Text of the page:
So I told him about the strange burial ground that probably wasn't one, told him about what the Master had done there and what it had caused. What I didn't tell him was everything that had happened afterwards.
I fell silent at the thought of it. And the Doctor didn't ask.
On that day I learned something.
Being imprisoned was boring as hell.
And it drove me mad. Somewhere I started to walk in circles, then I attempted to count the bricks, but couldn't even find the focus to do that. A few times I got a glimpse of a rat and tried to lure it out of its hole, but the small animals were too suspicious. And they would have bitten me anyway. Through the bars of the small window above my head fell the light of day, every trace of blue vanishing. I tried to climb up there and look outside, but didn't manage.
Here and there I struck up a conversation with the Doctor that never lasted long, because my bored mind couldn't even come up with an interesting subject. And everything else wasn't something I wanted to discuss right now. And certainly not through a wall.
It also was annoyingly cold down here and I started to become hungry on top of that. At least my bladder was empty since I hadn't drunk anything recently. My eyes fell on the kicked over bucket and I pursed my lips at the thing.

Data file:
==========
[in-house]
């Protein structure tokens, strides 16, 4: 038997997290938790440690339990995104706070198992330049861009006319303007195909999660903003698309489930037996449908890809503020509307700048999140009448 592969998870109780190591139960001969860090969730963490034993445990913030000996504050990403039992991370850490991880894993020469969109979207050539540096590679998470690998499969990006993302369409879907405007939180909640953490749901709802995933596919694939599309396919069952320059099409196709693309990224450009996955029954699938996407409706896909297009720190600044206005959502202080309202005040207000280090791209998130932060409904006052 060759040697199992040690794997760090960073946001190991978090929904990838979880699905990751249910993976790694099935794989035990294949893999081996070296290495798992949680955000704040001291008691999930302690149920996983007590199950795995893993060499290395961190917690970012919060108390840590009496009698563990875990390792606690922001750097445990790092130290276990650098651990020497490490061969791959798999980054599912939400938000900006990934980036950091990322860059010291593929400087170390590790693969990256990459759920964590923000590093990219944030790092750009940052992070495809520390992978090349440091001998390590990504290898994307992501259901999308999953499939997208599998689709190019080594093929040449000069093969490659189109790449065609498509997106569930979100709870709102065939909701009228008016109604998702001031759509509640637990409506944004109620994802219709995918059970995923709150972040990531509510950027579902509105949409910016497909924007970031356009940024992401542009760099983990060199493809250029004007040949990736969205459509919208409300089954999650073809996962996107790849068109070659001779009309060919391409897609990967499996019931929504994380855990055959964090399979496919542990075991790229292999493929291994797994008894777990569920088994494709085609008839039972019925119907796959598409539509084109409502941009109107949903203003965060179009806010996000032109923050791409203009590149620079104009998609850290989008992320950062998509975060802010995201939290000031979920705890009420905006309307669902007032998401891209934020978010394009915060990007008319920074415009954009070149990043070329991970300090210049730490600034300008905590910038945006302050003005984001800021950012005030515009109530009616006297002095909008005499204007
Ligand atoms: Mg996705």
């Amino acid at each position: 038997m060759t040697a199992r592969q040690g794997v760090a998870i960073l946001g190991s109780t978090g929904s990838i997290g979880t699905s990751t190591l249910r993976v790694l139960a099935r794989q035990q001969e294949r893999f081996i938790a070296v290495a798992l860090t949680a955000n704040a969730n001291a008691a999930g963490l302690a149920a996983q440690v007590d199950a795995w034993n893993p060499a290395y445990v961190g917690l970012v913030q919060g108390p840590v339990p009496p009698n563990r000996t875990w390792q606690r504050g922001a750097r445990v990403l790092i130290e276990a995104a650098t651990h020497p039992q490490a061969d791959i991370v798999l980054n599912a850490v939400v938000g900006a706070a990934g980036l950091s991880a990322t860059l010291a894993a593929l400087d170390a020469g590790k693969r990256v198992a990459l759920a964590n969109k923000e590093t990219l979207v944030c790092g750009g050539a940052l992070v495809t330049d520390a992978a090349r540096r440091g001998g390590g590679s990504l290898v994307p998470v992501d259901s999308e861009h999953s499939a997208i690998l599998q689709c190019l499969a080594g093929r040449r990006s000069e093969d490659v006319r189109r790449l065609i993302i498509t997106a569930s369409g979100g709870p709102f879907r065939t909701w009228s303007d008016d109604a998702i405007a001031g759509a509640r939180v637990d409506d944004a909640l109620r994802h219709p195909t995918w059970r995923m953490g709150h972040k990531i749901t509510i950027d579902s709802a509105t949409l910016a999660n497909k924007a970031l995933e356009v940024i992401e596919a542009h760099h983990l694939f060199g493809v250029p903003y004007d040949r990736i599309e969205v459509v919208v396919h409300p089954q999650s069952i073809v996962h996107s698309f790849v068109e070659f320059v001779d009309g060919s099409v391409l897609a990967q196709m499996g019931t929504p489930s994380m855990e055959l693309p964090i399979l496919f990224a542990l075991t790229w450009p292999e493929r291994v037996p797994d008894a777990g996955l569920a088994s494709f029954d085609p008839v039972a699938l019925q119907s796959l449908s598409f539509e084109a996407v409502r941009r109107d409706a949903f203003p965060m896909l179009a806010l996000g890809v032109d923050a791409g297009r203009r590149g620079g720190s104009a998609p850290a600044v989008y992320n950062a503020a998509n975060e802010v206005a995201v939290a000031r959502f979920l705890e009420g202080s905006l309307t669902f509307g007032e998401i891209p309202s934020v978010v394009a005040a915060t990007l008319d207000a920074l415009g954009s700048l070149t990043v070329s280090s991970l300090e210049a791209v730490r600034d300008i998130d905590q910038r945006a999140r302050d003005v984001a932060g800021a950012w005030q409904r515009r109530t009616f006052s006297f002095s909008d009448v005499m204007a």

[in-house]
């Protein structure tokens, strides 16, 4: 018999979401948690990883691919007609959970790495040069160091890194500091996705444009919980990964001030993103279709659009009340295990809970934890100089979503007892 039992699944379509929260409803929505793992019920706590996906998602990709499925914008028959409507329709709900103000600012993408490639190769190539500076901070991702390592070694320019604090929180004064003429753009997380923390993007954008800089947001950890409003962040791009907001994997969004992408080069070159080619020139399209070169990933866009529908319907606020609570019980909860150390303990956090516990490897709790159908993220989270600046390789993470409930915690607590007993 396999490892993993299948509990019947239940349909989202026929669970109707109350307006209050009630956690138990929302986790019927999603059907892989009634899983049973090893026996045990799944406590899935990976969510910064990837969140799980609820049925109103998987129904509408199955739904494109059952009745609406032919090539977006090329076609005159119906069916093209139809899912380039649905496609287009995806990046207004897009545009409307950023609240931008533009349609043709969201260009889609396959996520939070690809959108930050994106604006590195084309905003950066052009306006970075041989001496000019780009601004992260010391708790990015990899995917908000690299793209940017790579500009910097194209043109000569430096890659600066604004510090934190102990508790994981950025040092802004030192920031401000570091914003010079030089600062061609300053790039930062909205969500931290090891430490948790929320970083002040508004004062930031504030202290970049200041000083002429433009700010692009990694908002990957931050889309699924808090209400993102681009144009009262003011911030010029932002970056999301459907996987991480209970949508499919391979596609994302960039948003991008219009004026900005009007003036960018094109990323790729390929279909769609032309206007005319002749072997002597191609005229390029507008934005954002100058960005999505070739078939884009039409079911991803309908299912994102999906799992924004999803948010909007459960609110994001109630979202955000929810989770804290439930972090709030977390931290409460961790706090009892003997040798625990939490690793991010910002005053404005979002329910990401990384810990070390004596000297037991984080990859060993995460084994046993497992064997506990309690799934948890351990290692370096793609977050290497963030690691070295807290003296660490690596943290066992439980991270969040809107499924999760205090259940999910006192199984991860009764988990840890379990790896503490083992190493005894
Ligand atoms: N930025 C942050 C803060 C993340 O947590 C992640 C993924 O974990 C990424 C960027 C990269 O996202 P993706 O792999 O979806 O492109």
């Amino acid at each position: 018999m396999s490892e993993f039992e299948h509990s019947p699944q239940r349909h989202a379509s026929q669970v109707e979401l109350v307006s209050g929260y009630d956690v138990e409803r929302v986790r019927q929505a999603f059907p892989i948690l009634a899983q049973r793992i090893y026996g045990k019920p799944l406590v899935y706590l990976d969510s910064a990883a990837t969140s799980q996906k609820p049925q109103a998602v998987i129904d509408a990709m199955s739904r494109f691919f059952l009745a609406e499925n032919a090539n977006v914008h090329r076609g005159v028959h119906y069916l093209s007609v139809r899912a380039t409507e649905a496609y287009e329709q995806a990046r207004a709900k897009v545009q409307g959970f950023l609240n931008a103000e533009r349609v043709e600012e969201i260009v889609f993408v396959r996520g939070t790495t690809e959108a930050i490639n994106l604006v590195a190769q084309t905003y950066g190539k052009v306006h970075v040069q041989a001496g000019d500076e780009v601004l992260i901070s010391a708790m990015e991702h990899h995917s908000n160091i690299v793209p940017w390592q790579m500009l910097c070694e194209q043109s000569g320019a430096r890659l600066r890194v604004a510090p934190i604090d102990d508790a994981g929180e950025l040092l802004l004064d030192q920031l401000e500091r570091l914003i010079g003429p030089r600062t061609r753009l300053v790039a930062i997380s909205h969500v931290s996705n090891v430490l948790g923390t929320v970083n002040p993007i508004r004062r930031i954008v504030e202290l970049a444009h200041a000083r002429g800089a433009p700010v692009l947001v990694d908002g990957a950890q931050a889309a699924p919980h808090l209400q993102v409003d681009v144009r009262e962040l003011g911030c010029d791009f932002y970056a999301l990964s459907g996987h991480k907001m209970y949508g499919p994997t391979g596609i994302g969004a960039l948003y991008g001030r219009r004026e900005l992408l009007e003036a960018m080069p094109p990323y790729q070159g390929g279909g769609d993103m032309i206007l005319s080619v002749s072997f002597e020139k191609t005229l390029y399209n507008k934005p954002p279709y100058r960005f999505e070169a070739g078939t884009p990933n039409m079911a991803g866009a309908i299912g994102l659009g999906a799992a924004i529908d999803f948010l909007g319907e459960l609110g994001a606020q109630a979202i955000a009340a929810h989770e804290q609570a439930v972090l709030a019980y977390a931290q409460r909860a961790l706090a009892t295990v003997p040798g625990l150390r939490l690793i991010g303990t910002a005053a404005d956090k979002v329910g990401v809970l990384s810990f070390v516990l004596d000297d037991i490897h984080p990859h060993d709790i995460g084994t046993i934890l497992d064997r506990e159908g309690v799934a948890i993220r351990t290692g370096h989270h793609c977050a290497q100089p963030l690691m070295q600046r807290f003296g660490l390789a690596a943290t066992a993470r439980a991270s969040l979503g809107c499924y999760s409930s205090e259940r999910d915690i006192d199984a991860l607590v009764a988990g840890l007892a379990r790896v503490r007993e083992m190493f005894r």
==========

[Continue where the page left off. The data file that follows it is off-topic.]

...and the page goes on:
"Doctor?" I asked, mumbling while sliding down the wall once again. "I know that's probably a dumb and obsolete question, but… does… does he keep promises? The Master. Does he ever break them?"
"Not a single one," came the answer, spoken low and from the wrong direction.
I shot to my feet and glared at the Master, who just strode in, a ring with keys in hands. He came to my cell and unlocked it, his eyes however fixed on the Doctor next to us.
As soon as the bars slid open I rushed outside, not with the plan to escape, but simply to be out of that place. The Doctor had his arms leaned on the horizontal bars of his cell, staring intently at the Master, before his look wandered to me, a bitter smile forming on his face.
"He never broke a promise. Not one." His head turned to the other one. "He just failed to deliver on a particular one… yet."
"And I'm not going to anytime soon," snarled the Master, grabbing the bars next to the other one's head. "Not as your prisoner."
"Right now, you're proving that I can't let you go," countered the Doctor drily.
The Master dropped his head against the bars and laughed quietly to himself, his knuckles turning white from how tight his grip was. I had no clue what this was about and stood there, unmoving, undecided whether or not I should risk being thrown back into the cell.
"This is a promise we both have to keep, Doctor." The Master pushed himself away and glared at the other man. "Maybe one day… when all the stars align and you can forget your useless rules and morals."